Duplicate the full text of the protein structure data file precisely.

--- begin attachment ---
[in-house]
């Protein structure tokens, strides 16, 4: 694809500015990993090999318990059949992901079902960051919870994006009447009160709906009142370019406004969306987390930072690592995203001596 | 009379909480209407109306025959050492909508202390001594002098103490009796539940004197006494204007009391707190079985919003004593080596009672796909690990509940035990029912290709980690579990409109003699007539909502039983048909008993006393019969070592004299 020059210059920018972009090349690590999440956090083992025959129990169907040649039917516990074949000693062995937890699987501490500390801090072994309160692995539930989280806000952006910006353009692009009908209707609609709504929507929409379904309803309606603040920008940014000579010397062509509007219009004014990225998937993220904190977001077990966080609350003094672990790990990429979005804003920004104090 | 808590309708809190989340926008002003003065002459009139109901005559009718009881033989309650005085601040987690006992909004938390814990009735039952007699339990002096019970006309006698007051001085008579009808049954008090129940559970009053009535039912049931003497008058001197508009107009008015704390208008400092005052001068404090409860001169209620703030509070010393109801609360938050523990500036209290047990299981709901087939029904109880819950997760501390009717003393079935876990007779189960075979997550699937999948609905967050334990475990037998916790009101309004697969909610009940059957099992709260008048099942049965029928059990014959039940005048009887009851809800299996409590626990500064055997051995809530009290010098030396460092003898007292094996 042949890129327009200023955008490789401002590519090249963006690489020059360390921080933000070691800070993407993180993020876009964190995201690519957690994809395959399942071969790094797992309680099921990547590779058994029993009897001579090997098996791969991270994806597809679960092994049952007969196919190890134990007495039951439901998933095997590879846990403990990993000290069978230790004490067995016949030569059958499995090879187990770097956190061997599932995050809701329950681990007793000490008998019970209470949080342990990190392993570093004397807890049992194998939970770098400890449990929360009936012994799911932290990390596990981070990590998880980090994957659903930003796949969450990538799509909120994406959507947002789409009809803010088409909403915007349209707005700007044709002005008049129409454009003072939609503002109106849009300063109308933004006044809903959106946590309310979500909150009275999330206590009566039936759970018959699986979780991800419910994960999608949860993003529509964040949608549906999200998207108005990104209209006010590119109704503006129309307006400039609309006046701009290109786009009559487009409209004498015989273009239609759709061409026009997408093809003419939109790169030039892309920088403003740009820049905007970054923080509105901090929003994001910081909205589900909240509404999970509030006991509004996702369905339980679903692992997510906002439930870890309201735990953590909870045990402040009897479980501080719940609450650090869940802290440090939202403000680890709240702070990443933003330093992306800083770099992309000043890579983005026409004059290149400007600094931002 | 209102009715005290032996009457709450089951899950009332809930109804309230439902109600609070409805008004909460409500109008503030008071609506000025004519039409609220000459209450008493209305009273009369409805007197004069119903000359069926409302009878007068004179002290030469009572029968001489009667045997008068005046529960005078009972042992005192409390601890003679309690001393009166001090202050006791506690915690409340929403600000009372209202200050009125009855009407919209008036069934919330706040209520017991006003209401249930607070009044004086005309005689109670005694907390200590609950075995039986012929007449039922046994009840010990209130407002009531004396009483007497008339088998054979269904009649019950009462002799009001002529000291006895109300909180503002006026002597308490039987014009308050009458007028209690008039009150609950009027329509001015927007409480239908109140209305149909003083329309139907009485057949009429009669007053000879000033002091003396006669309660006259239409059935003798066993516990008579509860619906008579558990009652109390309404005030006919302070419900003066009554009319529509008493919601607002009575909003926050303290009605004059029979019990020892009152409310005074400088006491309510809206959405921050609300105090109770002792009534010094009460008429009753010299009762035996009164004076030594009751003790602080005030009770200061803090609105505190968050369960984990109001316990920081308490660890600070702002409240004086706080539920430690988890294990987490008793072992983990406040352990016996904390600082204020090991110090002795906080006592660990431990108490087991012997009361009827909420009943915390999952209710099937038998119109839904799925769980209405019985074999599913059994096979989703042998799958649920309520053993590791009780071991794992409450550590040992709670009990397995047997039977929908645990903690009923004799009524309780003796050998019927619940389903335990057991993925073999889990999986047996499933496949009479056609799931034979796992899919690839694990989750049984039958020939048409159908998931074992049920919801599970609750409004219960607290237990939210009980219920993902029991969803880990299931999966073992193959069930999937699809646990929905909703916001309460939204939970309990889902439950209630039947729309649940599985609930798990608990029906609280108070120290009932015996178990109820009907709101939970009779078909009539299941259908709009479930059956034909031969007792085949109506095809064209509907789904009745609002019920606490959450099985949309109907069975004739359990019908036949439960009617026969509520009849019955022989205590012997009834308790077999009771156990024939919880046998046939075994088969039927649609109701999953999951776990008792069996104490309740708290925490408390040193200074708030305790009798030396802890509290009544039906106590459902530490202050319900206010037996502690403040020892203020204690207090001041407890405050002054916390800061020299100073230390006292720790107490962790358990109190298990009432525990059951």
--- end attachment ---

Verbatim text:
[in-house]
């Protein structure tokens, strides 16, 4: 694809500015990993090999318990059949992901079902960051919870994006009447009160709906009142370019406004969306987390930072690592995203001596 | 009379909480209407109306025959050492909508202390001594002098103490009796539940004197006494204007009391707190079985919003004593080596009672796909690990509940035990029912290709980690579990409109003699007539909502039983048909008993006393019969070592004299 020059210059920018972009090349690590999440956090083992025959129990169907040649039917516990074949000693062995937890699987501490500390801090072994309160692995539930989280806000952006910006353009692009009908209707609609709504929507929409379904309803309606603040920008940014000579010397062509509007219009004014990225998937993220904190977001077990966080609350003094672990790990990429979005804003920004104090 | 808590309708809190989340926008002003003065002459009139109901005559009718009881033989309650005085601040987690006992909004938390814990009735039952007699339990002096019970006309006698007051001085008579009808049954008090129940559970009053009535039912049931003497008058001197508009107009008015704390208008400092005052001068404090409860001169209620703030509070010393109801609360938050523990500036209290047990299981709901087939029904109880819950997760501390009717003393079935876990007779189960075979997550699937999948609905967050334990475990037998916790009101309004697969909610009940059957099992709260008048099942049965029928059990014959039940005048009887009851809800299996409590626990500064055997051995809530009290010098030396460092003898007292094996 042949890129327009200023955008490789401002590519090249963006690489020059360390921080933000070691800070993407993180993020876009964190995201690519957690994809395959399942071969790094797992309680099921990547590779058994029993009897001579090997098996791969991270994806597809679960092994049952007969196919190890134990007495039951439901998933095997590879846990403990990993000290069978230790004490067995016949030569059958499995090879187990770097956190061997599932995050809701329950681990007793000490008998019970209470949080342990990190392993570093004397807890049992194998939970770098400890449990929360009936012994799911932290990390596990981070990590998880980090994957659903930003796949969450990538799509909120994406959507947002789409009809803010088409909403915007349209707005700007044709002005008049129409454009003072939609503002109106849009300063109308933004006044809903959106946590309310979500909150009275999330206590009566039936759970018959699986979780991800419910994960999608949860993003529509964040949608549906999200998207108005990104209209006010590119109704503006129309307006400039609309006046701009290109786009009559487009409209004498015989273009239609759709061409026009997408093809003419939109790169030039892309920088403003740009820049905007970054923080509105901090929003994001910081909205589900909240509404999970509030006991509004996702369905339980679903692992997510906002439930870890309201735990953590909870045990402040009897479980501080719940609450650090869940802290440090939202403000680890709240702070990443933003330093992306800083770099992309000043890579983005026409004059290149400007600094931002 | 209102009715005290032996009457709450089951899950009332809930109804309230439902109600609070409805008004909460409500109008503030008071609506000025004519039409609220000459209450008493209305009273009369409805007197004069119903000359069926409302009878007068004179002290030469009572029968001489009667045997008068005046529960005078009972042992005192409390601890003679309690001393009166001090202050006791506690915690409340929403600000009372209202200050009125009855009407919209008036069934919330706040209520017991006003209401249930607070009044004086005309005689109670005694907390200590609950075995039986012929007449039922046994009840010990209130407002009531004396009483007497008339088998054979269904009649019950009462002799009001002529000291006895109300909180503002006026002597308490039987014009308050009458007028209690008039009150609950009027329509001015927007409480239908109140209305149909003083329309139907009485057949009429009669007053000879000033002091003396006669309660006259239409059935003798066993516990008579509860619906008579558990009652109390309404005030006919302070419900003066009554009319529509008493919601607002009575909003926050303290009605004059029979019990020892009152409310005074400088006491309510809206959405921050609300105090109770002792009534010094009460008429009753010299009762035996009164004076030594009751003790602080005030009770200061803090609105505190968050369960984990109001316990920081308490660890600070702002409240004086706080539920430690988890294990987490008793072992983990406040352990016996904390600082204020090991110090002795906080006592660990431990108490087991012997009361009827909420009943915390999952209710099937038998119109839904799925769980209405019985074999599913059994096979989703042998799958649920309520053993590791009780071991794992409450550590040992709670009990397995047997039977929908645990903690009923004799009524309780003796050998019927619940389903335990057991993925073999889990999986047996499933496949009479056609799931034979796992899919690839694990989750049984039958020939048409159908998931074992049920919801599970609750409004219960607290237990939210009980219920993902029991969803880990299931999966073992193959069930999937699809646990929905909703916001309460939204939970309990889902439950209630039947729309649940599985609930798990608990029906609280108070120290009932015996178990109820009907709101939970009779078909009539299941259908709009479930059956034909031969007792085949109506095809064209509907789904009745609002019920606490959450099985949309109907069975004739359990019908036949439960009617026969509520009849019955022989205590012997009834308790077999009771156990024939919880046998046939075994088969039927649609109701999953999951776990008792069996104490309740708290925490408390040193200074708030305790009798030396802890509290009544039906106590459902530490202050319900206010037996502690403040020892203020204690207090001041407890405050002054916390800061020299100073230390006292720790107490962790358990109190298990009432525990059951």